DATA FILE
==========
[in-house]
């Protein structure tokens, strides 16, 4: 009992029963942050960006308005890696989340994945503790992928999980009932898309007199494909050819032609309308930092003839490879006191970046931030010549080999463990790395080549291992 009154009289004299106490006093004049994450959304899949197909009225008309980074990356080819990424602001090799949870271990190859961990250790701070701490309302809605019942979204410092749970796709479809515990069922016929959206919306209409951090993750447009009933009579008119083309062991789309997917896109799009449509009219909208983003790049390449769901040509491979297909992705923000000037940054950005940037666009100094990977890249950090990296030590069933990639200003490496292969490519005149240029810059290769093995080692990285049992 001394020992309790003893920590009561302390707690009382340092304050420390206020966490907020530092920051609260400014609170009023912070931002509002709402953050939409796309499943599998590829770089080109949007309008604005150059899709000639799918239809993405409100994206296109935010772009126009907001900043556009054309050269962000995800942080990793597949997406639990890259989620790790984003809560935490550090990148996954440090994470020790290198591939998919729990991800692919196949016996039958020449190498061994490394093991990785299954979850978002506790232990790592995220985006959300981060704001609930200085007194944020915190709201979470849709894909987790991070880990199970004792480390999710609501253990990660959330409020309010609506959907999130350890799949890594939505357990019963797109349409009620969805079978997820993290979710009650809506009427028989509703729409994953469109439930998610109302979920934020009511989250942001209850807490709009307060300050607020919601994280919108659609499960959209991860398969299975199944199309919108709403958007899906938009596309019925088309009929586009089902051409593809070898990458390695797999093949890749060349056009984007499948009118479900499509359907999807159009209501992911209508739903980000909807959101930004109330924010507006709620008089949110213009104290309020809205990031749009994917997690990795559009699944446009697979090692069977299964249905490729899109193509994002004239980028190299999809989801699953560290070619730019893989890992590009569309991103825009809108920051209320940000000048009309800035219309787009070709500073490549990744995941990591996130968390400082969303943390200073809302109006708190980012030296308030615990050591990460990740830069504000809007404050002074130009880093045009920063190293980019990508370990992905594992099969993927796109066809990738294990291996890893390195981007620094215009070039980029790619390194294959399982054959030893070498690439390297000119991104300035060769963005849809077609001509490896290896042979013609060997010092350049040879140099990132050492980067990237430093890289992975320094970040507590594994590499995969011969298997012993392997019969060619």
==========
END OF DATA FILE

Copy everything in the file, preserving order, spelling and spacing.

[in-house]
């Protein structure tokens, strides 16, 4: 009992029963942050960006308005890696989340994945503790992928999980009932898309007199494909050819032609309308930092003839490879006191970046931030010549080999463990790395080549291992 009154009289004299106490006093004049994450959304899949197909009225008309980074990356080819990424602001090799949870271990190859961990250790701070701490309302809605019942979204410092749970796709479809515990069922016929959206919306209409951090993750447009009933009579008119083309062991789309997917896109799009449509009219909208983003790049390449769901040509491979297909992705923000000037940054950005940037666009100094990977890249950090990296030590069933990639200003490496292969490519005149240029810059290769093995080692990285049992 001394020992309790003893920590009561302390707690009382340092304050420390206020966490907020530092920051609260400014609170009023912070931002509002709402953050939409796309499943599998590829770089080109949007309008604005150059899709000639799918239809993405409100994206296109935010772009126009907001900043556009054309050269962000995800942080990793597949997406639990890259989620790790984003809560935490550090990148996954440090994470020790290198591939998919729990991800692919196949016996039958020449190498061994490394093991990785299954979850978002506790232990790592995220985006959300981060704001609930200085007194944020915190709201979470849709894909987790991070880990199970004792480390999710609501253990990660959330409020309010609506959907999130350890799949890594939505357990019963797109349409009620969805079978997820993290979710009650809506009427028989509703729409994953469109439930998610109302979920934020009511989250942001209850807490709009307060300050607020919601994280919108659609499960959209991860398969299975199944199309919108709403958007899906938009596309019925088309009929586009089902051409593809070898990458390695797999093949890749060349056009984007499948009118479900499509359907999807159009209501992911209508739903980000909807959101930004109330924010507006709620008089949110213009104290309020809205990031749009994917997690990795559009699944446009697979090692069977299964249905490729899109193509994002004239980028190299999809989801699953560290070619730019893989890992590009569309991103825009809108920051209320940000000048009309800035219309787009070709500073490549990744995941990591996130968390400082969303943390200073809302109006708190980012030296308030615990050591990460990740830069504000809007404050002074130009880093045009920063190293980019990508370990992905594992099969993927796109066809990738294990291996890893390195981007620094215009070039980029790619390194294959399982054959030893070498690439390297000119991104300035060769963005849809077609001509490896290896042979013609060997010092350049040879140099990132050492980067990237430093890289992975320094970040507590594994590499995969011969298997012993392997019969060619």